Other Voices: Alphabetician: ‘B-R-E-A-T-H-E into your writing’ | TheUnion.com

Other Voices: Alphabetician: ‘B-R-E-A-T-H-E into your writing’

Last week I received five calls, four e-mails and six articles that had been torn from The Union – insistent gestures from friends, clients and students – all of the same article titled “Penmanship,” a word that might send chills down your spine and cause your face to grimace.

At least I hope it does. The comment from each of these friends was, “Vimala! Write an article!” This response is intended to honor those requests.

First off: I am neither a graphologist, nor do I teach “penmanship.” I am a handwriting expert, more specifically an alphabetician, whose passion in life is to guide people from the age of 3 to 103 in adopting writing patterns that bring out the very best in themselves and support them in making a difference in the world doing what they love. How?

To discover the truth of any of the following, don’t believe anything I say, but rather pick up your pen and adopt one or two handwriting changes to experience the power of this technology. Only then will you know that “It works every time!” -the comment of a well-known client.

Handwriting is not dead, although “penmanship” was long ago laid to rest, for which we can give thanks. If you assume that handwriting is merely a collection of letter shapes moving across the page to create words – sometimes legible and sometimes otherwise – that is an incomplete description, much like defining a dog as an animal with four legs and fur but nothing more.

So what is handwriting?

Briefly, the mind and hand are intimately connected; the pen moves as the mind dictates – specifically, the subconscious mind where all our memories are stored – memories that continue to shape our belief system which in turn shape our self-image. In other words, your writing patterns are a graphic image of who you see yourself to be. Not who you are, but who your interpretation of past memories has shaped into what we call your self-image.

I’ll quote from my book, “Your Handwriting Can Change Your Life.” Eons ago when I was a freshman in college, I memorized all of Aristotle’s syllogisms and came up with a modified version of my own.

“Since each stroke of the pen reaffirms a thinking habit, and each thinking habit shapes our self-image, and self-image is the lens through which we see life, and this lens determines our behavior, if an alphabet were designed that exhibited only the noblest traits, world peace might be a possibility.”

I had no idea the years of research it would take, how many obstacles I would encounter, how exciting my discoveries would be, or how I would manifest what I continued to learn, but the dream held fast and wouldn’t let go. The Vimala Alphabet is my vision expressed. Both the shape and order of the letters are important.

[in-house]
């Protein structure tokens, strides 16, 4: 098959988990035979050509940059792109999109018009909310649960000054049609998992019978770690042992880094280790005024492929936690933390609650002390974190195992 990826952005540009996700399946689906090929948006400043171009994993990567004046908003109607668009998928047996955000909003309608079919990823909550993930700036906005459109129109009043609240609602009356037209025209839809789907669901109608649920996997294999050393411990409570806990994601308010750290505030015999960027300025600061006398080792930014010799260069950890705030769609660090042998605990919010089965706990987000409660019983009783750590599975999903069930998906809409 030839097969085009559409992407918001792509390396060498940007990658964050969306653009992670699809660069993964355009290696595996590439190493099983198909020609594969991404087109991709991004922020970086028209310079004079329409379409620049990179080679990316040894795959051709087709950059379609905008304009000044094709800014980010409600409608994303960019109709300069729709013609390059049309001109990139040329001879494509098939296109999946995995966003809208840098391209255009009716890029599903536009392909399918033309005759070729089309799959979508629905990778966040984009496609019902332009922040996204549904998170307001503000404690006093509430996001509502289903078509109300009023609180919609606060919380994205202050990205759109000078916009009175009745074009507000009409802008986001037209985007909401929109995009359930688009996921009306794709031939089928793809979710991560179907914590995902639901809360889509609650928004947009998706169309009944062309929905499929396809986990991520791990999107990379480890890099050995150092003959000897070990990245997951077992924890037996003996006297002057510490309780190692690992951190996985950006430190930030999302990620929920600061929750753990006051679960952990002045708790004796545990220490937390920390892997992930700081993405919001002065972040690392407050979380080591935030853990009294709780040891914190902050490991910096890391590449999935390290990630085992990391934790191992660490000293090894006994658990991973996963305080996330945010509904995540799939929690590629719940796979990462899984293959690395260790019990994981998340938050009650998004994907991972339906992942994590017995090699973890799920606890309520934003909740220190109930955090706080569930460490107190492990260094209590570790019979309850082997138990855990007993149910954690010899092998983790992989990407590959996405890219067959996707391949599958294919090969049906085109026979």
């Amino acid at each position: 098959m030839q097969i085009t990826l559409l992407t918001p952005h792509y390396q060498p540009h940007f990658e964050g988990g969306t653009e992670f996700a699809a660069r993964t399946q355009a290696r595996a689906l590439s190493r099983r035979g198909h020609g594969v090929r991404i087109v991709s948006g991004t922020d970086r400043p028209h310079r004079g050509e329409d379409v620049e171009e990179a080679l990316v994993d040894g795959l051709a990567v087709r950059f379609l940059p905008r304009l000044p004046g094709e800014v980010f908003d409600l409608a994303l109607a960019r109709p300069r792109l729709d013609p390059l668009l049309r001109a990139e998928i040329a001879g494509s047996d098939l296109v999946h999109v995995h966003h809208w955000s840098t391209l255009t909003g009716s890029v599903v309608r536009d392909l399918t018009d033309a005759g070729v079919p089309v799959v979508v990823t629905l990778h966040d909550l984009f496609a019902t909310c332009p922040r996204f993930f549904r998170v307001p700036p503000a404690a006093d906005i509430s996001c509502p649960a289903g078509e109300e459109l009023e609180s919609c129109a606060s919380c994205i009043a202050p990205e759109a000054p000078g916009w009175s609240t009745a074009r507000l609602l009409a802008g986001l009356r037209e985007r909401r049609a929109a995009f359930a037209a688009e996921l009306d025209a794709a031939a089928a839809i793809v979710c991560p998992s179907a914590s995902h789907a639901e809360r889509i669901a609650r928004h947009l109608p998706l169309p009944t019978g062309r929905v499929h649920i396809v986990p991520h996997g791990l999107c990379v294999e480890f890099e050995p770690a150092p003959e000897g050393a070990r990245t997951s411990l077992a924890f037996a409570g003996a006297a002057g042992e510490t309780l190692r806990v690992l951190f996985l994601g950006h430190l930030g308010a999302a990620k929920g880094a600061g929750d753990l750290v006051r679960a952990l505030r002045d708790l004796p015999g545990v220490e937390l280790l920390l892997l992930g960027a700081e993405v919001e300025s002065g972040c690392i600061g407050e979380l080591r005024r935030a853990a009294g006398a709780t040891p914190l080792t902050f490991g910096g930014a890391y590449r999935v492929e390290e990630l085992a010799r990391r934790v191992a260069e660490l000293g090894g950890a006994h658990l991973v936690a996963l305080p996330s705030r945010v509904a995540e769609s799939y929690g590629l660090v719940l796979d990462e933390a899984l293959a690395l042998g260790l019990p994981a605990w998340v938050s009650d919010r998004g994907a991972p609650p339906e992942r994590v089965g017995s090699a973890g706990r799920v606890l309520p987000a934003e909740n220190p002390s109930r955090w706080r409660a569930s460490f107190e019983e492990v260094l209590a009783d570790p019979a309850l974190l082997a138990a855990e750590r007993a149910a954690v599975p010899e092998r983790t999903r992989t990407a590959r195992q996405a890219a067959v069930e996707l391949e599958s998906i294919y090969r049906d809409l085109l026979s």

You may have such a vision – one that may seem outrageous to others, but it’s yours. Don’t let it fade. Enlivening your vision for a better world is important right now. Right now. Look around. The world needs its visionaries to come alive and express themselves. Here is one simple, affordable and practical way to bring that part of you alive, to remove limiting thought habits and replace them with those that support your dreams. Using the Vimala Alphabet for the next 40 days, do the following consistently:

1) Design your autograph to be clear; do not draw through it or encircle it.

2) Don’t print.

3) B-R-E-A-T-H-E into your writing; don’t let it squeeze up.

4) Do not put a loop in your lowercase ‘d’ stem. Make it tall, dignified and retrace it.

5) If your vision seems unattainable, begin this minute to stretch your lowercase ‘t’ stem tall, and cross it on top. On top? you ask. If you choose to do so, you’ll be in the company of Albert Einstein, Nikola Tesla, Mohandas Gandhi, Susan B. Anthony, Barbara Jordan, Abraham Lincoln, Werner Heisenberg, and a host of other visionaries.

6) Because these are new habits you are establishing, you will have to do the most difficult thing of all: Slow Down – keeping in mind the words of e.e. cummings: “Nobody beautiful ever hurries.”

That is what handwriting is all about. Don’t believe me. Pick up your pen and find out for yourself!


Vimala Rodgers lives in Nevada City.

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